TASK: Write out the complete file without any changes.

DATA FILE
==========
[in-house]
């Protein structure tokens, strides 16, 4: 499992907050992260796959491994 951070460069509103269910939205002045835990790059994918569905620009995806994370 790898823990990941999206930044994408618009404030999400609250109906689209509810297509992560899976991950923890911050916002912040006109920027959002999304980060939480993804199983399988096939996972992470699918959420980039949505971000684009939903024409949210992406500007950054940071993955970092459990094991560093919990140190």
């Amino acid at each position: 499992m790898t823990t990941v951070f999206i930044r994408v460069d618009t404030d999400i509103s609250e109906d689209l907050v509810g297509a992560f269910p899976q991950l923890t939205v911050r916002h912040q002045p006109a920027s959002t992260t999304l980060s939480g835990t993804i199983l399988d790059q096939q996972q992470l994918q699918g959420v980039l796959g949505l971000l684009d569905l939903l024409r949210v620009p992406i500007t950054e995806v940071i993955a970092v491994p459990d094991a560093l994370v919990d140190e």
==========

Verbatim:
[in-house]
């Protein structure tokens, strides 16, 4: 499992907050992260796959491994 951070460069509103269910939205002045835990790059994918569905620009995806994370 790898823990990941999206930044994408618009404030999400609250109906689209509810297509992560899976991950923890911050916002912040006109920027959002999304980060939480993804199983399988096939996972992470699918959420980039949505971000684009939903024409949210992406500007950054940071993955970092459990094991560093919990140190």
């Amino acid at each position: 499992m790898t823990t990941v951070f999206i930044r994408v460069d618009t404030d999400i509103s609250e109906d689209l907050v509810g297509a992560f269910p899976q991950l923890t939205v911050r916002h912040q002045p006109a920027s959002t992260t999304l980060s939480g835990t993804i199983l399988d790059q096939q996972q992470l994918q699918g959420v980039l796959g949505l971000l684009d569905l939903l024409r949210v620009p992406i500007t950054e995806v940071i993955a970092v491994p459990d094991a560093l994370v919990d140190e």